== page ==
With caution and under the rules set by the authorities, New York restaurants reopen for their customers. The decision to expand to 50% will come on November 1 if the rate of coronavirus contagion remains low in the Big Apple.
A day after 350 restaurant owners filed a lawsuit in court against Governor Andrew Cuomo and Mayor Bill de Blasio over the economic damage caused by the closure of indoor services in restaurants, the state government opened its hand.
Governor Cuomo announces the reopen of New York restaurants
Cuomo announced on Wednesday that from September 30, meals can be offered inside restaurants although only 25% of the capacity to seat diners can be reached. These are the rules imposed by COVID-19 in a city where contagions have been reduced but in which 32,612 lives have been lost, according to data from The New York Times for the disease.
Capacity reduction is one of many restrictions that will be placed on the owners of one of the economic areas that imprint the personality of the city and sustain thousands of jobs. But it is one of the hardest as most restaurants operate with very low margins even when they are at full capacity. The landscape of tables glued to each other in many small restaurants is very particular of this city.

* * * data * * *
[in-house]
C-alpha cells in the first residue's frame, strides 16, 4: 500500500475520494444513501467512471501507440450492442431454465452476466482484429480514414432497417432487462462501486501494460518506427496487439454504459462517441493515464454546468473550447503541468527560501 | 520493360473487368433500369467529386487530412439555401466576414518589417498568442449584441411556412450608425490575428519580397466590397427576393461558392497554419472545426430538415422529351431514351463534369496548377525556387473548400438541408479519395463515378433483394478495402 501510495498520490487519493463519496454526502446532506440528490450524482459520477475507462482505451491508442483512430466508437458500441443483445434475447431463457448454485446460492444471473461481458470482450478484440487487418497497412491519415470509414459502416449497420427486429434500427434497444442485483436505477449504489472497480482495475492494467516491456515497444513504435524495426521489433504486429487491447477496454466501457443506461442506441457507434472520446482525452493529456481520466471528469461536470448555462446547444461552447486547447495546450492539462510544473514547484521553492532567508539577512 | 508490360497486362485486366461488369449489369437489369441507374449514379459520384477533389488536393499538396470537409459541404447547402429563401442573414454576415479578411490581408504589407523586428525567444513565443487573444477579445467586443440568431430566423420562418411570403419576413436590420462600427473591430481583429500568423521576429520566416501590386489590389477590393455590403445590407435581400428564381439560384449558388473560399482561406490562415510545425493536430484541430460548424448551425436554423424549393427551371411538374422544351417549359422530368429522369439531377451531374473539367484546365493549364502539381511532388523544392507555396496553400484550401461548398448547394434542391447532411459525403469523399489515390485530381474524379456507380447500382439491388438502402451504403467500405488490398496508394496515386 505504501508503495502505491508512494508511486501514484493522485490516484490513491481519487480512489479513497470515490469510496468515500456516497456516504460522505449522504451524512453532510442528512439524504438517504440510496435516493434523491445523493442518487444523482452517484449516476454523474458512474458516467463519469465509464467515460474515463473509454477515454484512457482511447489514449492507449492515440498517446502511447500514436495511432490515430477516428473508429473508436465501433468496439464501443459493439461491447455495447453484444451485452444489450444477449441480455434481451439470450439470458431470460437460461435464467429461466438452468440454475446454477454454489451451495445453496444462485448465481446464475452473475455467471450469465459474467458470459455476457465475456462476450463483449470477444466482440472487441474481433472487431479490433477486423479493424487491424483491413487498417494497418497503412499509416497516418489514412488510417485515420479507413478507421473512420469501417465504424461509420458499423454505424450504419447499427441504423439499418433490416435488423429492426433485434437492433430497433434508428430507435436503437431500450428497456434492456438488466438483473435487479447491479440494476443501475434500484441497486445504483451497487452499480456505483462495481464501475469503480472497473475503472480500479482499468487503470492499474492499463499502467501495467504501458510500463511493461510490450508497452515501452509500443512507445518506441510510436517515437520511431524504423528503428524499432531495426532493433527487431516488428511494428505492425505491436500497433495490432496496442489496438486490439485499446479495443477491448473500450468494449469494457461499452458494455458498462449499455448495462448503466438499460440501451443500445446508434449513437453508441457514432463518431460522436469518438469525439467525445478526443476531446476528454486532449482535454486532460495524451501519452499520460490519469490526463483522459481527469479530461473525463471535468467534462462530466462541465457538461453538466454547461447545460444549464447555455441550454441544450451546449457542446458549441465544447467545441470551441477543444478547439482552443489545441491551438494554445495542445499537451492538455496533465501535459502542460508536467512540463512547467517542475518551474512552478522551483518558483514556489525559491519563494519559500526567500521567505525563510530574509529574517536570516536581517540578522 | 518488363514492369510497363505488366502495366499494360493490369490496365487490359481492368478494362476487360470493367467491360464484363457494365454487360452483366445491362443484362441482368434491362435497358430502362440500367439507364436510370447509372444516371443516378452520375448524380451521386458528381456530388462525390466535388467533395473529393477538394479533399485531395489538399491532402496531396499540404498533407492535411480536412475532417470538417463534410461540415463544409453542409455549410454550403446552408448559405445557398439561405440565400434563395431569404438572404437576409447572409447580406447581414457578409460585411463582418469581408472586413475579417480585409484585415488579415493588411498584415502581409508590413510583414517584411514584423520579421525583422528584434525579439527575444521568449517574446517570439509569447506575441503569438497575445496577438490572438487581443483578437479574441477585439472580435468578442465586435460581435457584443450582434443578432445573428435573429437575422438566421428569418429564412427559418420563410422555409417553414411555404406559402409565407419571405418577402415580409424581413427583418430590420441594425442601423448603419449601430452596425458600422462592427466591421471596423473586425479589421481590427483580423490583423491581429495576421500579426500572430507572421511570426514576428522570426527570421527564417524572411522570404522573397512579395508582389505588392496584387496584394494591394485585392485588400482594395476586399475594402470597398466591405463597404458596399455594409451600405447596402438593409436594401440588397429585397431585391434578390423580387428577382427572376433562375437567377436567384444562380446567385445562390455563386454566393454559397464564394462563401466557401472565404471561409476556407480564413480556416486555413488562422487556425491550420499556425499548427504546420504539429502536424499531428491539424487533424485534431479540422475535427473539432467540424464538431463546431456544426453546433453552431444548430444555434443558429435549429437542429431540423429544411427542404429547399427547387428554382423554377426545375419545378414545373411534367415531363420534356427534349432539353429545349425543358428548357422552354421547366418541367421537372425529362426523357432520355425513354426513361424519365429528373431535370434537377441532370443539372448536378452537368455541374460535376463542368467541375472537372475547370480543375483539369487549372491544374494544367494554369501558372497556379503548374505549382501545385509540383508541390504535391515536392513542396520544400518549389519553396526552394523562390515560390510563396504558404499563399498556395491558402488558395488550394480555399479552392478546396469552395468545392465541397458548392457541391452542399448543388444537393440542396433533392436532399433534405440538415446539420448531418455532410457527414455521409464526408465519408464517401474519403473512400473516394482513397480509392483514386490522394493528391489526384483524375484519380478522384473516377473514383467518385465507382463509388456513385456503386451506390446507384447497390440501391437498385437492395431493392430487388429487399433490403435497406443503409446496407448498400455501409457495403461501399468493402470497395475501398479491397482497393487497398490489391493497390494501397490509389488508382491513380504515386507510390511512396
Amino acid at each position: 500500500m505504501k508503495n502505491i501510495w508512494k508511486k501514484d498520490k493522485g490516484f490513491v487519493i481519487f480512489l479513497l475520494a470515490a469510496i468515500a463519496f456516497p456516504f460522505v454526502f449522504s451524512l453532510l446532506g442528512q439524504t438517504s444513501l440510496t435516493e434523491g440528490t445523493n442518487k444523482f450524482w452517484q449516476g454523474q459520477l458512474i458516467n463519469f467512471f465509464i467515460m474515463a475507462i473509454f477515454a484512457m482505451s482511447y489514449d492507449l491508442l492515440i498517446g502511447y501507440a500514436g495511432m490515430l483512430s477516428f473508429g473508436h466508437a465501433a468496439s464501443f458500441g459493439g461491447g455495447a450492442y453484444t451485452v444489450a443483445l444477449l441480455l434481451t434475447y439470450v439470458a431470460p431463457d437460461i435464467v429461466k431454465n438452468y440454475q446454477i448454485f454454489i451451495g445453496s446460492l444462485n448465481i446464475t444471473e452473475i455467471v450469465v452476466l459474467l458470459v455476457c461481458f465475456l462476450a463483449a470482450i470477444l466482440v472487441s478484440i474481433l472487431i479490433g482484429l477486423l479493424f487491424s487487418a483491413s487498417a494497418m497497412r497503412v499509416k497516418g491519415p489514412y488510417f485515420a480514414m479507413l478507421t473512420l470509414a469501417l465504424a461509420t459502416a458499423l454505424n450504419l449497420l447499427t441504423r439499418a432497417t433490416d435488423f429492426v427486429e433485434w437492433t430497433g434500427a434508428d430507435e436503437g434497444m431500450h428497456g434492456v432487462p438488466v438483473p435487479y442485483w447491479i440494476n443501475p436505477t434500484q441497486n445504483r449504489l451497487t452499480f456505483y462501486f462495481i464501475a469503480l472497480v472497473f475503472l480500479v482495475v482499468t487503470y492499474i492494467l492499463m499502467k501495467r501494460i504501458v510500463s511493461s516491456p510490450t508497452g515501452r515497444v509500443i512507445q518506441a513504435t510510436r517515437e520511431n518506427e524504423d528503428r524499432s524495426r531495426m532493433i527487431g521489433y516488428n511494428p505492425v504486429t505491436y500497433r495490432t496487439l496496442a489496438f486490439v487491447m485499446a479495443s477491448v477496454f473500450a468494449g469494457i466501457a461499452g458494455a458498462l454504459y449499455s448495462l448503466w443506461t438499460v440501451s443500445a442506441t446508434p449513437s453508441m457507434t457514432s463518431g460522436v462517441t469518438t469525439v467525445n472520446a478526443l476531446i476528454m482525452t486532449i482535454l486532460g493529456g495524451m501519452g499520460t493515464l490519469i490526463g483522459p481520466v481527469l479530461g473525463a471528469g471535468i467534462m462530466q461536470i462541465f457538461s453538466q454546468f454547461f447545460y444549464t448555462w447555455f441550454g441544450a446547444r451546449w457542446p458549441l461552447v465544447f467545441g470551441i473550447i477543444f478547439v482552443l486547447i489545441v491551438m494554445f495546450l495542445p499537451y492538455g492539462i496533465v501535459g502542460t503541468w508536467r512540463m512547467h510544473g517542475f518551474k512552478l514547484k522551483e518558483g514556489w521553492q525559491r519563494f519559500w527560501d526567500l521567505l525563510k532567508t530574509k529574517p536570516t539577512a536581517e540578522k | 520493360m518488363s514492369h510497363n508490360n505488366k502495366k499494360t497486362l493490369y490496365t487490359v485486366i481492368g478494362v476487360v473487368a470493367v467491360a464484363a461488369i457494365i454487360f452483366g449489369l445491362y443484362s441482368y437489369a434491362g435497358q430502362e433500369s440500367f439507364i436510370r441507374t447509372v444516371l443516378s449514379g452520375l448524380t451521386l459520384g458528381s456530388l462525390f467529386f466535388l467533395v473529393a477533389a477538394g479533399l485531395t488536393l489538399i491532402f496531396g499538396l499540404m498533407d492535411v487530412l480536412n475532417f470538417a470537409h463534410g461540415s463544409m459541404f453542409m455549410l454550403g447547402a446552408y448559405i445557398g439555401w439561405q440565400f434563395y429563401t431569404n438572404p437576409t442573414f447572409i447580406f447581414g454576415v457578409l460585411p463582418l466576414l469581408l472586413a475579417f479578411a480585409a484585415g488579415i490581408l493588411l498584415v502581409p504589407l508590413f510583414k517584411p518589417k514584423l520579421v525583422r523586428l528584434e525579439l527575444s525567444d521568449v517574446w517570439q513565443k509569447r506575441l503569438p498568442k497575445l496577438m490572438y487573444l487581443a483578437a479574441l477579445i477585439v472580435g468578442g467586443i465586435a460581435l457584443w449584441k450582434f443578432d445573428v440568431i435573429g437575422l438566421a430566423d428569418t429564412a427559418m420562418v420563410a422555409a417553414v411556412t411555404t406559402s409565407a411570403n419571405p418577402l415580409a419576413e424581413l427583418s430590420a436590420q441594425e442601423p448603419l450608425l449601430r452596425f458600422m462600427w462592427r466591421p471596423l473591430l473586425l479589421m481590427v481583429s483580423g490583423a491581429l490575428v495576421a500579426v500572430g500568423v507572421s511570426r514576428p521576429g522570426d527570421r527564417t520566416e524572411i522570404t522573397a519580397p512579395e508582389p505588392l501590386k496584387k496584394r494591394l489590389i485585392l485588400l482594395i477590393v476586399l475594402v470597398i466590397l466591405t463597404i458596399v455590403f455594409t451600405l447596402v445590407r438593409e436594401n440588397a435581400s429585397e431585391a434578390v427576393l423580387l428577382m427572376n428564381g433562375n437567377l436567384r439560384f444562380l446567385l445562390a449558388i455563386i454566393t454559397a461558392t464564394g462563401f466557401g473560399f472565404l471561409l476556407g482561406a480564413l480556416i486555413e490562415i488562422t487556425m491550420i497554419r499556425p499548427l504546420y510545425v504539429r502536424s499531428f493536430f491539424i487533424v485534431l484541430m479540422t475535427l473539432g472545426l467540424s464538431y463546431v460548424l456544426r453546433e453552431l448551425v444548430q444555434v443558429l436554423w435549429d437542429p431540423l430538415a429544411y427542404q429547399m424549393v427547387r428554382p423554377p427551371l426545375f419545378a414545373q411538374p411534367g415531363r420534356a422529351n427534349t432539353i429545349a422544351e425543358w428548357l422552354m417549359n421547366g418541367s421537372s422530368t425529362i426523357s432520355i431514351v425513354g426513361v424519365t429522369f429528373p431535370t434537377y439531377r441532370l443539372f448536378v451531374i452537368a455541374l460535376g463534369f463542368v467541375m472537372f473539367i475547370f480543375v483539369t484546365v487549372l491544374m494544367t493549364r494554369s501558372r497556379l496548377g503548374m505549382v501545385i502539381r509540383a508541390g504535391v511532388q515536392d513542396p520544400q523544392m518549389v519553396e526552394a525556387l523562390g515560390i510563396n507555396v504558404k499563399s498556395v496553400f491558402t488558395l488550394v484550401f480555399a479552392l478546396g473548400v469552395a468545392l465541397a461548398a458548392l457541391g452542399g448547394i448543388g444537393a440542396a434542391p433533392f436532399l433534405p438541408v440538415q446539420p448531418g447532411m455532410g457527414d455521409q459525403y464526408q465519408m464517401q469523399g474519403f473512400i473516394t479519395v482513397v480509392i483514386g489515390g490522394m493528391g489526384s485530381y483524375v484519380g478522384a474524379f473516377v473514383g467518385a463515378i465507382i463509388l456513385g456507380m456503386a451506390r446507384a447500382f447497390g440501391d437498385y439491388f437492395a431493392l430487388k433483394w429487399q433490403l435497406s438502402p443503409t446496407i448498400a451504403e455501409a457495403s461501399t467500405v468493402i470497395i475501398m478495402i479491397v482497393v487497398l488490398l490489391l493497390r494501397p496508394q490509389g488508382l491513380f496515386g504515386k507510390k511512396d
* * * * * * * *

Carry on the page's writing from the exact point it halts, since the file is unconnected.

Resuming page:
News of this opening came after De Blasio explained at his daily press conference on Wednesday that he would have news to give about her in a week. Hours later Cuomo broke this agenda and broke the news.
Despite the confusing situation, the Mayor said in a statement that work has been done with the State and Health Managers to design and plan how it opens. In reference to the conditions for this opening, De Blasio explained that the scene of the indoor canteens
“is not going to look like the one we know and love but progress is being made for restaurant workers and New Yorkers.“
For opening, not only will the capacity of the restaurants be limited to one quarter, but the temperature of the customers will also be taken at the entrance, and the test data and those necessary to trace at least one of the customers at each table will have to be had. Tables must be at least six feet away from each other and employees have to have PPE to protect themselves from coronavirus.